ESCANABA - Shiny and bright, cheerful and chirping, that describes the tree ornaments right out side our window.
At this time of the year, we spend a great deal of time and money to make our Christmas trees in our homes like festive and beautiful. Mother Nature takes care to dress the trees outside with frost and snow.
We can help beautify our firs, pines, apple trees and rosebushes by feeding the winter birds in the backyard.
Karen Wils photos
My helper fills the bird feeder while a chick-a-dee waits.
Common redpolls enjoy sunflower seeds on the ground.
Winter can be a little cold and colorless in Upper Michigan. A bright red cardinal sitting on an oak limb can sure add some pizzazz to the picture. With his head crest fluffed up high and his loud voice sharp and clear, a blue jay in a balsam can put some excitement in your backyard.
By feeding the winter birds, we get free (or for the price of a bag of sunflower seeds) entertainment. We also get pretty, festive trees.
From the birdfeeder to the cedar hedge, over and over again the chick-a-dee flies. His peaceful little peeps spread contentment outside of the kitchen window.
On a dark, grey day just before the snow begins to fall, a flock of evening grosbeaks gather in the maple tree alongside of the house. Like a yellow ray of sunshine, these birds descend down upon the feeder. They are hearty eaters and their happiness fills the front yard.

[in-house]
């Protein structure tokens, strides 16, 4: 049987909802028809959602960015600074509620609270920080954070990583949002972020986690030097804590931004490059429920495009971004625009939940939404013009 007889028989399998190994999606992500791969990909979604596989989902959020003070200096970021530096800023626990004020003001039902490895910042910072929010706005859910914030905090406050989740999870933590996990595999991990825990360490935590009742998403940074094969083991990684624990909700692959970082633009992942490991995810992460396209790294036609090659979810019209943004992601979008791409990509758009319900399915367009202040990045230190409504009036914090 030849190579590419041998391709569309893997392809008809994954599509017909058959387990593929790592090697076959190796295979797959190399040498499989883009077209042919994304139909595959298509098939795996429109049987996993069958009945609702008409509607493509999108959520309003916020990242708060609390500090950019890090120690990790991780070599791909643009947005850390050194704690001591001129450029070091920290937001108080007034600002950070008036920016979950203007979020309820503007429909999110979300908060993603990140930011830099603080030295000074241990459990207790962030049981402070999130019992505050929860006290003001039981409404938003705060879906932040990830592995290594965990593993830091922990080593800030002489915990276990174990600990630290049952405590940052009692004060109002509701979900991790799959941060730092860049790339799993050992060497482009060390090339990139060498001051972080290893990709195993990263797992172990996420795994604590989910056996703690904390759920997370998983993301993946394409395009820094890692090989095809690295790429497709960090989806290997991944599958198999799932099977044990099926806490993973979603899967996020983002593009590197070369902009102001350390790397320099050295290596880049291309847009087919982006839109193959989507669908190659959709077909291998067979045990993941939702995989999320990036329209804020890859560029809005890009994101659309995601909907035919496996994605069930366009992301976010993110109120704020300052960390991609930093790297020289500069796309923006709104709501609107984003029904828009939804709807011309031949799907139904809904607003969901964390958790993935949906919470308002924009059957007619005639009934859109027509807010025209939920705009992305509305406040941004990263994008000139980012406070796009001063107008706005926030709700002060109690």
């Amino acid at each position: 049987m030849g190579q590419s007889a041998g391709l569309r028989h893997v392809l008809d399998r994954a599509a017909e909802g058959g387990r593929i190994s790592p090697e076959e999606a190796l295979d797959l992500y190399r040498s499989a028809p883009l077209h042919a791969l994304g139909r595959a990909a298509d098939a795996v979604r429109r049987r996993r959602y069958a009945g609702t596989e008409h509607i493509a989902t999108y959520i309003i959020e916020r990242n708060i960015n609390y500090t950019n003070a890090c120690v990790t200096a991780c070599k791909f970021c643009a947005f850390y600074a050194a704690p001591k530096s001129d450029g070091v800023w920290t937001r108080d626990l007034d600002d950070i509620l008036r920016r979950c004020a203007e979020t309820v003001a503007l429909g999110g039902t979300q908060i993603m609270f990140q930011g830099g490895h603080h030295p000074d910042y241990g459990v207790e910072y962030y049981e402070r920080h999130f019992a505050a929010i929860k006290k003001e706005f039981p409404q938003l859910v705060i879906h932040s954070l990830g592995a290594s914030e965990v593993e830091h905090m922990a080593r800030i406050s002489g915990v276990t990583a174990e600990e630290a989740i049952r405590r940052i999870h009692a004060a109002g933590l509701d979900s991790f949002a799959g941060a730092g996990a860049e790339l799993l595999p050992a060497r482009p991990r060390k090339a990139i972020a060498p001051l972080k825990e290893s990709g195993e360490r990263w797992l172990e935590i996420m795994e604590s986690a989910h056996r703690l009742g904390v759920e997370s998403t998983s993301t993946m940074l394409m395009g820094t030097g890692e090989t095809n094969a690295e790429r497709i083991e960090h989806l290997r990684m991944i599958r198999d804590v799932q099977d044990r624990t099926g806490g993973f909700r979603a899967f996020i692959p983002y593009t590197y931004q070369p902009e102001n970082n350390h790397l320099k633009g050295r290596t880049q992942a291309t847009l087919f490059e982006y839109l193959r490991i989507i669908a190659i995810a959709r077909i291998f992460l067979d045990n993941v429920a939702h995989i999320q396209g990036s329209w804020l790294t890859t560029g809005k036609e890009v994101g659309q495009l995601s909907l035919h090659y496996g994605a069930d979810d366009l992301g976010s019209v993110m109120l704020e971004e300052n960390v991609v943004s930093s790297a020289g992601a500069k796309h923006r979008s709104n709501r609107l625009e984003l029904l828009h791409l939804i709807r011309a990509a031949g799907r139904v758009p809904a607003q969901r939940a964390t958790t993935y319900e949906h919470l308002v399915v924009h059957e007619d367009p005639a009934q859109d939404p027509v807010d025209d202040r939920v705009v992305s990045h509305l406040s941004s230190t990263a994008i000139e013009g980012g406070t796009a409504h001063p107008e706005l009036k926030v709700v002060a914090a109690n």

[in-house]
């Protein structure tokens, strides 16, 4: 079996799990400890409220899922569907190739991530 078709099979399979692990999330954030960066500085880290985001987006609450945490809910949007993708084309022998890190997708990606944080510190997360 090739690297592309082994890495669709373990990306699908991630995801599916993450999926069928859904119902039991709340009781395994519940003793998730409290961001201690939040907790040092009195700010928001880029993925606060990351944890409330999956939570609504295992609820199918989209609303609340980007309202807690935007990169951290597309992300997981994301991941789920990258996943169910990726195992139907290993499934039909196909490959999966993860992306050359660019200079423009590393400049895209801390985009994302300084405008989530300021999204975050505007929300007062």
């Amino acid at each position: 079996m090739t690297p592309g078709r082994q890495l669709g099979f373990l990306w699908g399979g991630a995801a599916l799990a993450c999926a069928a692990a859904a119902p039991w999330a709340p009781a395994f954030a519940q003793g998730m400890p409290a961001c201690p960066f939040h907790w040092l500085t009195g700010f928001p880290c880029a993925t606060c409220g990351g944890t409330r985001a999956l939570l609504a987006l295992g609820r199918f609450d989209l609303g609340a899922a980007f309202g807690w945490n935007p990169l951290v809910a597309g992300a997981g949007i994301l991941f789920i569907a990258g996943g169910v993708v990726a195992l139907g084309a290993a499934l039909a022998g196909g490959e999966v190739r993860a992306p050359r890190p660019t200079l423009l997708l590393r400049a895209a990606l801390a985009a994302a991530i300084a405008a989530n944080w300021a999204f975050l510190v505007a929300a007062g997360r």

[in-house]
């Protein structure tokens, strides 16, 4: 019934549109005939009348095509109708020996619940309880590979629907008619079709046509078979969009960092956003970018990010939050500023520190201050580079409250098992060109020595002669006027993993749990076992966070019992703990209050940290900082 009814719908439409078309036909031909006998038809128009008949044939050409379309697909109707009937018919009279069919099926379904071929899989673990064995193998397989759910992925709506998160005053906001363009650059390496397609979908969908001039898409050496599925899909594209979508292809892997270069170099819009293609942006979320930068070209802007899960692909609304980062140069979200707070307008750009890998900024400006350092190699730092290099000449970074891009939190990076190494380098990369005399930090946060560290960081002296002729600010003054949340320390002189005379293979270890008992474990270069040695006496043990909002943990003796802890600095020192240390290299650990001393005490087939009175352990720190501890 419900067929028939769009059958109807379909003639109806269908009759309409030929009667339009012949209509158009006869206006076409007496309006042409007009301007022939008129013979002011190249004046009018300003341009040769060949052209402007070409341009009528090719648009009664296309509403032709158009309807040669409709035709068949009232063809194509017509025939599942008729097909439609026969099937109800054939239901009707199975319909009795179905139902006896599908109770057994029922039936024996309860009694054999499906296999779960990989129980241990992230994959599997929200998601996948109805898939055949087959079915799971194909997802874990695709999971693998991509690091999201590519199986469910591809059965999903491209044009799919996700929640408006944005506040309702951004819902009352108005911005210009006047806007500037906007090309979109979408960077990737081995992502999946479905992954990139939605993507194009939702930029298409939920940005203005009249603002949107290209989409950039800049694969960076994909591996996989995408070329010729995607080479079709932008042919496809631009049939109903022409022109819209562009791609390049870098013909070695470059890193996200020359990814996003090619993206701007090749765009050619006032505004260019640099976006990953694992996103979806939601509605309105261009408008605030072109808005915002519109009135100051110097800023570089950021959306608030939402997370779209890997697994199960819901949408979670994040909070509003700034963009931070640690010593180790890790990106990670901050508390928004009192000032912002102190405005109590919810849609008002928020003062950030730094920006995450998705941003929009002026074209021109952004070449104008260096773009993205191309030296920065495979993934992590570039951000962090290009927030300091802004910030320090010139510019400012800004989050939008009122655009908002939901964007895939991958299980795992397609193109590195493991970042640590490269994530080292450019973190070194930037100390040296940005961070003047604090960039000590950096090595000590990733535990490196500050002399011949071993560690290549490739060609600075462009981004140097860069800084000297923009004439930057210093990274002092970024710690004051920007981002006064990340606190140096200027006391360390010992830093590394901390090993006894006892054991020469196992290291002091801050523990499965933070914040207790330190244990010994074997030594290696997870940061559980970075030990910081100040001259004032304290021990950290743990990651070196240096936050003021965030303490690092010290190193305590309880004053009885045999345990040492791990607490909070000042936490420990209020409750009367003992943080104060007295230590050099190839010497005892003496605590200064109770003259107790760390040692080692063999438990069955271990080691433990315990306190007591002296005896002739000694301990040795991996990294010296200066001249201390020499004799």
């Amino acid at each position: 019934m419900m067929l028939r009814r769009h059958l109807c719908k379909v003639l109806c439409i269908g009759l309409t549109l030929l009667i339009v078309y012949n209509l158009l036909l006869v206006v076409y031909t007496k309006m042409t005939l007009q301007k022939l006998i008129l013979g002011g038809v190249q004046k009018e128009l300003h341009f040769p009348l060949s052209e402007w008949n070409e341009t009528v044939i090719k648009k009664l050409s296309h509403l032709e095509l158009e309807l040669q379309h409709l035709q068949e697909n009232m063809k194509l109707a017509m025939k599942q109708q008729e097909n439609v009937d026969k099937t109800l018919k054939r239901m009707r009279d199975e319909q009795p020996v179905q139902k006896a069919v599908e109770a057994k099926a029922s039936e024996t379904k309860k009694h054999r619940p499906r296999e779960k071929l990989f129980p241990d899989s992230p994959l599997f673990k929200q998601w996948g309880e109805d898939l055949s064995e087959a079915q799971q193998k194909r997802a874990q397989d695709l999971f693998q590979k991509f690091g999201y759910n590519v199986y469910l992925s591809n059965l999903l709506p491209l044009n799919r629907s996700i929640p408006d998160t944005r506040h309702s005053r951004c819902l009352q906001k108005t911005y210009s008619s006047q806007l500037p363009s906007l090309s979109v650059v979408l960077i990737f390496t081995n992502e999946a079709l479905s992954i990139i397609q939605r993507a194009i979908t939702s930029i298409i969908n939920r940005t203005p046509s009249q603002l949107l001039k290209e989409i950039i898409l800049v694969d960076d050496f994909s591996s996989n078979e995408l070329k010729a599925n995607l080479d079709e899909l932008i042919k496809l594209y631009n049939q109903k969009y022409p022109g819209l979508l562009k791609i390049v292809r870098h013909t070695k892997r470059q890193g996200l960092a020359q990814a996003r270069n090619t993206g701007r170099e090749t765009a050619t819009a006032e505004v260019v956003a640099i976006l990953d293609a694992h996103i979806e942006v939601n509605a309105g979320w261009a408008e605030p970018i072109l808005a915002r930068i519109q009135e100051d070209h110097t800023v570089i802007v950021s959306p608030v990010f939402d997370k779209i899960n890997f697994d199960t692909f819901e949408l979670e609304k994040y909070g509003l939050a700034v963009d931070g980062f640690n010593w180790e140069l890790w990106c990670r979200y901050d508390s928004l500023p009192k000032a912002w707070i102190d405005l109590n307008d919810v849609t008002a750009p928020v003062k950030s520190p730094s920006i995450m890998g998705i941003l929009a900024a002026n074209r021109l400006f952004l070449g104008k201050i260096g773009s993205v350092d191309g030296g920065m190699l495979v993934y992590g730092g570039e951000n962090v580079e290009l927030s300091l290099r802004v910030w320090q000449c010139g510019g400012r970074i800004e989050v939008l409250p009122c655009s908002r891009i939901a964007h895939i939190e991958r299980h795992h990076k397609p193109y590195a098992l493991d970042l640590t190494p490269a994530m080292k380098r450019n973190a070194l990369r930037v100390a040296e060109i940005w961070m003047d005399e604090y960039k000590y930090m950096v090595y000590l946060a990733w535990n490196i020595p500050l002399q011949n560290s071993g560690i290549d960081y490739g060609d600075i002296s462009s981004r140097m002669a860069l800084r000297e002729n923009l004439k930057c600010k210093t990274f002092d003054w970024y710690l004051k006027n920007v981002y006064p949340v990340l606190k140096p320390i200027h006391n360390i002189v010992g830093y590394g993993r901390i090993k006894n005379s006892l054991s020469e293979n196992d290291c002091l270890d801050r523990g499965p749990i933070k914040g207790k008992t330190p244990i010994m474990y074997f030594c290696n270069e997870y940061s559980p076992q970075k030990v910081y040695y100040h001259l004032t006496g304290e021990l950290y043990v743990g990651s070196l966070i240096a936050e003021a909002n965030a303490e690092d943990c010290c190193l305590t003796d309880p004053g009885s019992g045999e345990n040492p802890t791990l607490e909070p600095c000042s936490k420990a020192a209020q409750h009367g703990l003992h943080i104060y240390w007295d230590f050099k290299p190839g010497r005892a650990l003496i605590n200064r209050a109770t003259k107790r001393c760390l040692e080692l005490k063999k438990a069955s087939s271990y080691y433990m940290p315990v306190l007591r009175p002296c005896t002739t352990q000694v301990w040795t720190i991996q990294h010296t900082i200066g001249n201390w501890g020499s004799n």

On cold winter mornings when it's hard to get going, a good cup of coffee and the sound of goldfinches calling to each other to eat breakfast at your feeder can be an eye opener.
To get some of these "real live" bird shaped tree ornaments in your yard, is simple. It doesn't have to be expensive or time consuming either.
Winter birds come in two types. The first type is ground feeders. They like to eat seeds, crumbs and fruit right off the ground.
The second type of winged visitors like to eat off a raised platform. They are the ones that come in for a landing right onto your birdfeeder.
Both types, after they have eaten or snatched a seed, need to have cover to rest or roost in. That's were your trees or shrubbery come in. Birds need to sit in them for thermal protection and to stay away from predators.
Sunflower seeds are the favorite by most all of our winter birds. Even though they are a bit pricey this year, buy a small bag and ration them out. You can mix the sunflowers with other cheaper seeds, too.
Don't forget to save your own pumpkin and squash seeds, popcorn kernels, bread crusts, peanut butter crackers, and leftover fruit to give to the birds.
Even a small homemade birdfeeder from a recycled container can bring in lots of birds to be ornaments for your outside trees.
Nature lovers young and not-so-young, will like Christmas gifts for the birds. Bird identification books, thistle seed, feeder tubes and suet and seed cakes are always appreciated by humans and feathered friends.
A partridge in a pear tree is nice, but a Canada jay in a blue spruce tree is even more picturesque. Decorate your trees with birds and have a chirpy, cheery winter.
Karen (Rose) Wils is a lifelong resident of north Escanaba. Her folksy columns are published weekly in Lifestyles.